In the months after Katrina, there was ongoing discussion between myself and the program director at the radio station carrying my weekly program (shameless plug: WGSO 990AM, the same station that now carries my Dine, Wine and Spirits Show every day from 3-5 p.m.) about when to put the program back on the air.
I did not feel right, with all that our community was experiencing, to put a program about something as frivolous as wine back in the programming schedule when basic necessities of life were tenuous at best. Just about all of us left our homes with the idea that we would be returning in two days, three at the most. So we did not pack enough clothes. We did not worry about our computers. As for toiletries, only brought the bare necessities. And whatever else we took for granted was taken from us in a moment.
As we piece-by-piece put our lives back together, talking about wine and spirits on the radio was not a high priority of mine and, I assumed, the community felt the same way. We all were sure drinking more of those beverages than before August 29, but analyzing them, talking about them, spreading the word about new “finds,” well, that was not the deal.
I feel the same way now, on the 10th anniversary of the landfall of Katrina, as I did back then, so if you will indulge me, let me share with you a story not at all connected to adult beverages.
I came across the other day, in my files, the warning from the National Weather Service issued Sunday morning, August 28. And I’m posting it here for a variety of reasons.
URGENT — WEATHER MESSAGE
NATIONAL WEATHER SERVICE NEW ORLEANS LA
1011 AM CDT SUN AUG 28, 2005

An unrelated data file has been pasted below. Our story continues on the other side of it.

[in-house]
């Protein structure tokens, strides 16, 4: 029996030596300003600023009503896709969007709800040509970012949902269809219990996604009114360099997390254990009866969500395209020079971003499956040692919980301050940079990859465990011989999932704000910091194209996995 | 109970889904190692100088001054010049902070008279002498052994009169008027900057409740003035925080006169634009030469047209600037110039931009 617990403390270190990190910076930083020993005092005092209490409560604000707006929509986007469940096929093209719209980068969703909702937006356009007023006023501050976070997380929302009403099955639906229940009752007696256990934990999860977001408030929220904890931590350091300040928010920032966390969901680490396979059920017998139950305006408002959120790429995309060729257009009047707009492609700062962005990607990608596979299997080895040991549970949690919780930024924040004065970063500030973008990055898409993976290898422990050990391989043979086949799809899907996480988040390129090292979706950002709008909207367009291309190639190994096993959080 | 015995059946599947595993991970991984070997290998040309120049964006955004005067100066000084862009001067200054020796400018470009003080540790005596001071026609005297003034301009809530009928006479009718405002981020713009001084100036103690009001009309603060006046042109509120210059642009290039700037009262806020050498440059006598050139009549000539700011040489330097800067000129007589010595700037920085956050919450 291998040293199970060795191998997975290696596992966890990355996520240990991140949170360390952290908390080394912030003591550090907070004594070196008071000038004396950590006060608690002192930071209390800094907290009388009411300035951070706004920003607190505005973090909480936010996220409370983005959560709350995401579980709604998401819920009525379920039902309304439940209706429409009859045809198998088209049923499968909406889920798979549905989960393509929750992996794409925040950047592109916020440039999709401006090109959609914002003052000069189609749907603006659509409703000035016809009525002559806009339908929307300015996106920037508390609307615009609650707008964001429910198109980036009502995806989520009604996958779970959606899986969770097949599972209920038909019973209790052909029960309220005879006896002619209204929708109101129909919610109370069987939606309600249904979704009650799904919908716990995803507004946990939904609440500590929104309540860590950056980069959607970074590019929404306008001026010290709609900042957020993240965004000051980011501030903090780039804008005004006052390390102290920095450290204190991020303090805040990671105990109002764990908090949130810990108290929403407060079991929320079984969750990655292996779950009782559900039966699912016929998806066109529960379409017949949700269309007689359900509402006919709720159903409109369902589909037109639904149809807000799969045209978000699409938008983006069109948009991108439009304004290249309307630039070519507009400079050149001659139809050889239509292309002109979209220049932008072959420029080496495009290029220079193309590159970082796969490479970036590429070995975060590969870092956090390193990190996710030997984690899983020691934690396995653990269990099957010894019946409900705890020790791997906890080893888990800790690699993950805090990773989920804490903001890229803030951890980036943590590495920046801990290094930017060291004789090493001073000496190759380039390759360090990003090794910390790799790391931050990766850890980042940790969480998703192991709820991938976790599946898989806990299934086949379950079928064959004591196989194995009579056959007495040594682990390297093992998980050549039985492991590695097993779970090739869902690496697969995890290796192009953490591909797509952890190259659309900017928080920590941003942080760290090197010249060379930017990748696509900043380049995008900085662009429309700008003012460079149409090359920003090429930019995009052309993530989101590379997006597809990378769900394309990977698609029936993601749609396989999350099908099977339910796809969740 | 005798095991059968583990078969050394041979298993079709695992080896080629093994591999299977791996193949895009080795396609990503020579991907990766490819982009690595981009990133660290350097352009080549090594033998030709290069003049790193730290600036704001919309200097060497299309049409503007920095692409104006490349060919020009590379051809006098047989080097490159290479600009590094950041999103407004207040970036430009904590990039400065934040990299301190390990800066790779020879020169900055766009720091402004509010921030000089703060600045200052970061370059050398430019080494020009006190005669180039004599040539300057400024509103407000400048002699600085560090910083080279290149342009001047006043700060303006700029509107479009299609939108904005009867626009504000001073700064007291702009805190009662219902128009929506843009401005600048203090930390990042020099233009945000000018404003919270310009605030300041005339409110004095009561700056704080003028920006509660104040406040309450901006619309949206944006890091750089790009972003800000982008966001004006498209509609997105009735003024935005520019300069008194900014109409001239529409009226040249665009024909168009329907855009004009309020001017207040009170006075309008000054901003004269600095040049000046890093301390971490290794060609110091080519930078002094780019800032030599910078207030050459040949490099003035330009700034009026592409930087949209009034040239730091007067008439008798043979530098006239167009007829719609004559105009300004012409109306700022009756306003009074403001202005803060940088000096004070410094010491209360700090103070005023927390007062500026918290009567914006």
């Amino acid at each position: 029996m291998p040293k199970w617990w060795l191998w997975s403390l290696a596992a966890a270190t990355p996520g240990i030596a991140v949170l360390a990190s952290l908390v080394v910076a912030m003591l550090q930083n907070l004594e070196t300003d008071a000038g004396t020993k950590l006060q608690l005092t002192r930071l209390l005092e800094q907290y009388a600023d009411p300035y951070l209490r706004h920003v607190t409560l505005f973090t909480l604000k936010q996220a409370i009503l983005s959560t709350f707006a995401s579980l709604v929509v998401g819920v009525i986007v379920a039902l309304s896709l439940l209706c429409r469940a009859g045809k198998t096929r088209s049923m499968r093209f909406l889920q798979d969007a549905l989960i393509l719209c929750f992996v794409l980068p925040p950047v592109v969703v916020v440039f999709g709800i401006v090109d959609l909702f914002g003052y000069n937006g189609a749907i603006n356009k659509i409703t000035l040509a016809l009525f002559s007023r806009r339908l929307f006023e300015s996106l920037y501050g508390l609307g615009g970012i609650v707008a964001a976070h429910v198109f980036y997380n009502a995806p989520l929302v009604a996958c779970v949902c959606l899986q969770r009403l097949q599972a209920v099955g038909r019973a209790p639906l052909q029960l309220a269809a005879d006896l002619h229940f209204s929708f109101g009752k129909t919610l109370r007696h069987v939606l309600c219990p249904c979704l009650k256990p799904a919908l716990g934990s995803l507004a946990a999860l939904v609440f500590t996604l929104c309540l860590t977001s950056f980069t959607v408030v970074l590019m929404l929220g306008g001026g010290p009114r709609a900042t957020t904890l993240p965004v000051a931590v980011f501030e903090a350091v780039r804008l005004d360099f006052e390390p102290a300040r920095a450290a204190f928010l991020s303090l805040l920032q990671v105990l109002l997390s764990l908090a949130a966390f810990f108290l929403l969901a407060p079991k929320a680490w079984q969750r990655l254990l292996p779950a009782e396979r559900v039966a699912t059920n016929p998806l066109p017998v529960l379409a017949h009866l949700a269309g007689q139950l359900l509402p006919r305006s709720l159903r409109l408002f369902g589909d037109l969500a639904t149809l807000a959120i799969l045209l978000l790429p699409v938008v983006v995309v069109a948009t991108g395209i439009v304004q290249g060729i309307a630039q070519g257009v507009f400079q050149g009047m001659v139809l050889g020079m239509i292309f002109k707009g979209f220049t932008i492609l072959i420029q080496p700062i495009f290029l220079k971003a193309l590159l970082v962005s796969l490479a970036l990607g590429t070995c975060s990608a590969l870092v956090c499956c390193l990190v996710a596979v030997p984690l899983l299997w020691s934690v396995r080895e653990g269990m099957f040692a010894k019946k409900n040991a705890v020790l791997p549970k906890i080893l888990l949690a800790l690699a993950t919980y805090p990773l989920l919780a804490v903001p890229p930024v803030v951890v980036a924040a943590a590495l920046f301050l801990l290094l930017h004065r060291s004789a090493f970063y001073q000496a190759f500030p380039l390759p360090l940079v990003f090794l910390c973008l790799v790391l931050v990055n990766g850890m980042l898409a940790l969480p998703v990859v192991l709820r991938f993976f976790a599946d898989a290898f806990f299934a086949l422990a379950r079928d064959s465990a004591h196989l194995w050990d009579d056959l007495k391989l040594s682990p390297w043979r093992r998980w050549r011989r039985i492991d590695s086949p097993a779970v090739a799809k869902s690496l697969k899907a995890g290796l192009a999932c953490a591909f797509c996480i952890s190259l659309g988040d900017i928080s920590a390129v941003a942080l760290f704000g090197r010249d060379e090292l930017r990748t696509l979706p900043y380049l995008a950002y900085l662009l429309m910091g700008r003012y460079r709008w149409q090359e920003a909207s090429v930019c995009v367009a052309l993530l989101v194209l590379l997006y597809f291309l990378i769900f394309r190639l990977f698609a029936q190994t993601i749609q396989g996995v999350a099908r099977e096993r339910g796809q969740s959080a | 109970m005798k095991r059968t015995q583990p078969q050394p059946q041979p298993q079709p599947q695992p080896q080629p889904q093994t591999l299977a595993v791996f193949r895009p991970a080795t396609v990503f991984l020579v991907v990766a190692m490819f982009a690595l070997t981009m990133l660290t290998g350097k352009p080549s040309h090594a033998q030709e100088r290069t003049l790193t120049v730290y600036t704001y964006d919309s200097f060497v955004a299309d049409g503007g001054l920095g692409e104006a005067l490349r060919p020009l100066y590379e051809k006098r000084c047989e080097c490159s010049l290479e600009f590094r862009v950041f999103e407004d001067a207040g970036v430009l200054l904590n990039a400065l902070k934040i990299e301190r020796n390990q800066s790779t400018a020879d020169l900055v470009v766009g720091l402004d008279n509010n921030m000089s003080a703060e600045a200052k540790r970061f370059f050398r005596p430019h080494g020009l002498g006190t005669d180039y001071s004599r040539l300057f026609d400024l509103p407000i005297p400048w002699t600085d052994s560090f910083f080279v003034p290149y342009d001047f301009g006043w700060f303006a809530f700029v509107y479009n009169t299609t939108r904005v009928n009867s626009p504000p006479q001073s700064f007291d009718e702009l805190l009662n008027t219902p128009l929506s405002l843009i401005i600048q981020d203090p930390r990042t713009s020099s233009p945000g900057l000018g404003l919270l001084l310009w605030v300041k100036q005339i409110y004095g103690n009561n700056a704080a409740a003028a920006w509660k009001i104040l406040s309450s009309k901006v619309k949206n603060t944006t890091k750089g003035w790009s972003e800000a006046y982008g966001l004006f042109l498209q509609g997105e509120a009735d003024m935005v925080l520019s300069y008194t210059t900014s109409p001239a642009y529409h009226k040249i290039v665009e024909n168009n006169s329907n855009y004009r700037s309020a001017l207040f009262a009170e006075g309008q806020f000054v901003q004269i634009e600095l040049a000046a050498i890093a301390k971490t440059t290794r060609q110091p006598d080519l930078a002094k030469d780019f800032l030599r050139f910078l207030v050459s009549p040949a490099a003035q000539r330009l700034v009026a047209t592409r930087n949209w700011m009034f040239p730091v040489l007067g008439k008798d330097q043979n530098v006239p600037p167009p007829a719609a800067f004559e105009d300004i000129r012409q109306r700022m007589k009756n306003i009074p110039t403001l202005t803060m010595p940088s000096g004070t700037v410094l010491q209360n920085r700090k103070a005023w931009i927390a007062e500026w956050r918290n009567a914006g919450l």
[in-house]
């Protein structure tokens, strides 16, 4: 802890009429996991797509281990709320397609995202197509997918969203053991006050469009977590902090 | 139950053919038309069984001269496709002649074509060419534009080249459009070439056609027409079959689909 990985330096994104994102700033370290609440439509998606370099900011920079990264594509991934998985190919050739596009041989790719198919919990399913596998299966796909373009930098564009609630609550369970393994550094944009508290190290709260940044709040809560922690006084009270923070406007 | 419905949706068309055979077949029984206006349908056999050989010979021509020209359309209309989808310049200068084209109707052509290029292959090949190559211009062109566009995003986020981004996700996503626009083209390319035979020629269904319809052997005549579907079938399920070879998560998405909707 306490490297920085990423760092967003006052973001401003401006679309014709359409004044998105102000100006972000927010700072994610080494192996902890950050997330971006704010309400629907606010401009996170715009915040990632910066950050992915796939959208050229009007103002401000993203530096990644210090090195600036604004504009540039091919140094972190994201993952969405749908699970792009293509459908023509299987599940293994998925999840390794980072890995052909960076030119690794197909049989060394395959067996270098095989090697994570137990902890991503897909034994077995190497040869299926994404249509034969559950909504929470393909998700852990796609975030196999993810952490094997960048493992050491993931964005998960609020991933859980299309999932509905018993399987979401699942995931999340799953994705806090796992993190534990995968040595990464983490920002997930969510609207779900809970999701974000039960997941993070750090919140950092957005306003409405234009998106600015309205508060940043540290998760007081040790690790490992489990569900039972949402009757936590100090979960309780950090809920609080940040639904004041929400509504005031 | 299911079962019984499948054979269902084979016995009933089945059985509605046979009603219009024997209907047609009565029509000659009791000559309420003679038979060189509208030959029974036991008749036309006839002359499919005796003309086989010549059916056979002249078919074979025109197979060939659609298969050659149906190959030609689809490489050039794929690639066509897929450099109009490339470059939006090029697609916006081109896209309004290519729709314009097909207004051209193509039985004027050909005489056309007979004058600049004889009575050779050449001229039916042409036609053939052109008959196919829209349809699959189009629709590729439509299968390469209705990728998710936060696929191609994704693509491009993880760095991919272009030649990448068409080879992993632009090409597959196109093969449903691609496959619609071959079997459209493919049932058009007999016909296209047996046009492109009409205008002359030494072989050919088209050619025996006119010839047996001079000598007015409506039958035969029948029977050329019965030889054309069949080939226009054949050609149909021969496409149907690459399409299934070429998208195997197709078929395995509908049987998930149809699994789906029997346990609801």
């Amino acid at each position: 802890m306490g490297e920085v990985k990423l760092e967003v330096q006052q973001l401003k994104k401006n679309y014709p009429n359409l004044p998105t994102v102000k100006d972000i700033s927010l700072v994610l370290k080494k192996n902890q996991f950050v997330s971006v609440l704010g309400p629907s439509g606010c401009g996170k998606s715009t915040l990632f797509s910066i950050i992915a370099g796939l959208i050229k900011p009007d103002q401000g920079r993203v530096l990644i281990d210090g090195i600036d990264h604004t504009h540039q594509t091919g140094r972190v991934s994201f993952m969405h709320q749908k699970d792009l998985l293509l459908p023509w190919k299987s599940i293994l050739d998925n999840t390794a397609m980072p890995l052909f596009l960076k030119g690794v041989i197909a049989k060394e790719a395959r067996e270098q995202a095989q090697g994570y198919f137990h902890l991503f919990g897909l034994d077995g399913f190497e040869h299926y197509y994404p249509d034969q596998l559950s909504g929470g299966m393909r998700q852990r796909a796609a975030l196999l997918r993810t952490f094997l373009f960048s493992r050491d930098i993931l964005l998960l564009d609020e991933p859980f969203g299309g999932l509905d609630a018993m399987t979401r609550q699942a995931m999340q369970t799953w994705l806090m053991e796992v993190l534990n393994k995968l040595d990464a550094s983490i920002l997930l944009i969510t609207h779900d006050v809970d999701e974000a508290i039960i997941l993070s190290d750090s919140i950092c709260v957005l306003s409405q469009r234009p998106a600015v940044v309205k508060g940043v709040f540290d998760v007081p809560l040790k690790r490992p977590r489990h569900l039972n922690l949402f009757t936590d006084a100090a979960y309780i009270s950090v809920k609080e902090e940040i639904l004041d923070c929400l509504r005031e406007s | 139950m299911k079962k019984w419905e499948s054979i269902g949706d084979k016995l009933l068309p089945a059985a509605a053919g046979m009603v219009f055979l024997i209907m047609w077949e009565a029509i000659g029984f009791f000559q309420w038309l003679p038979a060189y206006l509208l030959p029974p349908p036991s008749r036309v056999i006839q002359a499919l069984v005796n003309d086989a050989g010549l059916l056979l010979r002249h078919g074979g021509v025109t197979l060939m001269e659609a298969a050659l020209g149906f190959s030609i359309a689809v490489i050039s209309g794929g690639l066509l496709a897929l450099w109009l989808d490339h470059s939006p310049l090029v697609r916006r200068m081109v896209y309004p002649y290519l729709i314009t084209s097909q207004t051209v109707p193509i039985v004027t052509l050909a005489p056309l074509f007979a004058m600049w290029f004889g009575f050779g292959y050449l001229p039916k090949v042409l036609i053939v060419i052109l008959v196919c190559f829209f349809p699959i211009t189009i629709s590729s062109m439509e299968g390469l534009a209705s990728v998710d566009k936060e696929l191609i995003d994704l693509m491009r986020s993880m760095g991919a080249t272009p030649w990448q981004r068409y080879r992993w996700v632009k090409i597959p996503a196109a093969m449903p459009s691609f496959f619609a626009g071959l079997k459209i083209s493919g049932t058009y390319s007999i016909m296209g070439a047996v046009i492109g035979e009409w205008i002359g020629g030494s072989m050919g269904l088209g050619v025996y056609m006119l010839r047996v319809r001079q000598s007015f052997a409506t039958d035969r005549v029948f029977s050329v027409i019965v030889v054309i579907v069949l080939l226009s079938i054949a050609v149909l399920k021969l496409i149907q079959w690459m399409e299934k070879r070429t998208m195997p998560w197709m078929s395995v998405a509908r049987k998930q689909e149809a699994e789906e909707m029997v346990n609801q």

…DEVASTATING DAMAGE EXPECTED…
HURRICANE KATRINA…A MOST POWERFUL HURRICANE WITH UNPRECEDENTED
STRENGTH… RIVALING THE INTENSITY OF HURRICANE CAMILLE OF 1969.
MOST OF THE AREA WILL BE UNINHABITABLE FOR WEEKS…PERHAPS LONGER. AT
LEAST ONE HALF OF WELL CONSTRUCTED HOMES WILL HAVE ROOF AND WALL
FAILURE. ALL GABLED ROOFS WILL FAIL…LEAVING THOSE HOMES SEVERELY
DAMAGED OR DESTROYED.
THE MAJORITY OF INDUSTRIAL BUILDINGS WILL BECOME NON FUNCTIONAL.
PARTIAL TO COMPLETE WALL AND ROOF FAILURE IS EXPECTED. ALL WOOD
FRAMED LOW RISING APARTMENT BUILDINGS WILL BE DESTROYED. CONCRETE
BLOCK LOW RISE APARTMENTS WILL SUSTAIN MAJOR DAMAGE…INCLUDING SOME
WALL AND ROOF FAILURE.
HIGH RISE OFFICE AND APARTMENT BUILDINGS WILL SWAY DANGEROUSLY…A
FEW TO THE POINT OF TOTAL COLLAPSE. ALL WINDOWS WILL BLOW OUT.
AIRBORNE DEBRIS WILL BE WIDESPREAD…AND MAY INCLUDE HEAVY ITEMS SUCH
AS HOUSEHOLD APPLIANCES AND EVEN LIGHT VEHICLES. SPORT UTILITY VEHICLES
AND LIGHT TRUCKS WILL BE MOVED. THE BLOWN DEBRIS WILL CREATE
ADDITIONAL DESTRUCTION. PERSONS…PETS…AND LIVESTOCK EXPOSED TO THE
WINDS WILL FACE CERTAIN DEATH IF STRUCK.
POWER OUTAGES WILL LAST FOR WEEKS…AS MOST POWER POLES WILL BE DOWN
AND TRANSFORMERS DESTROYED. WATER SHORTAGES WILL MAKE HUMAN SUFFERING
INCREDIBLE BY MODERN STANDARDS.
THE VAST MAJORITY OF NATIVE TREES WILL BE SNAPPED OR UPROOTED. ONLY
THE HEARTIEST WILL REMAIN STANDING…BUT BE TOTALLY DEFOLIATED. FEW
CROPS WILL REMAIN. LIVESTOCK LEFT EXPOSED TO THE WINDS WILL BE
AN INLAND HURRICANE WIND WARNING IS ISSUED WHEN SUSTAINED WINDS NEAR
HURRICANE FORCE…OR FREQUENT GUSTS AT OR ABOVE HURRICANE FORCE…ARE
CERTAIN WITHIN THE NEXT 12 TO 24 HOURS.
ONCE TROPICAL STORM AND HURRICANE FORCE WINDS ONSET…DO NOT VENTURE
Most of us went to bed that Saturday night aware of the storm, but during the night, Katrina mushroomed into a destructive force beyond what we all imagined, or could imagine.
The Weather Service had, for a long time, considered issuing bulletins that communicated not just the science of certain situations, but also the emotion. The Service felt that, more often than not, citizens and communities were not responsive to what they, the Weather Service, could see unfolding. This was particularly true of destructive events like tornadoes, heavy rainstorms, wind storms and hurricanes.
The Sunday morning bulletin outlining the possibilities of Katrina’s tempest was historic in that it was the first of such harshly-worded, dire warnings that have now become standard practice. It was according to the Weather Service, “the most chilling ever issued.”
And the author, Robert Ricks, knew exactly of what he spoke. He could see the storm’s intensity and its direction. Ricks was a native of the Ninth Ward, basing much of his knowledge on the effects of Hurricanes Betsy and Camille, personally experienced.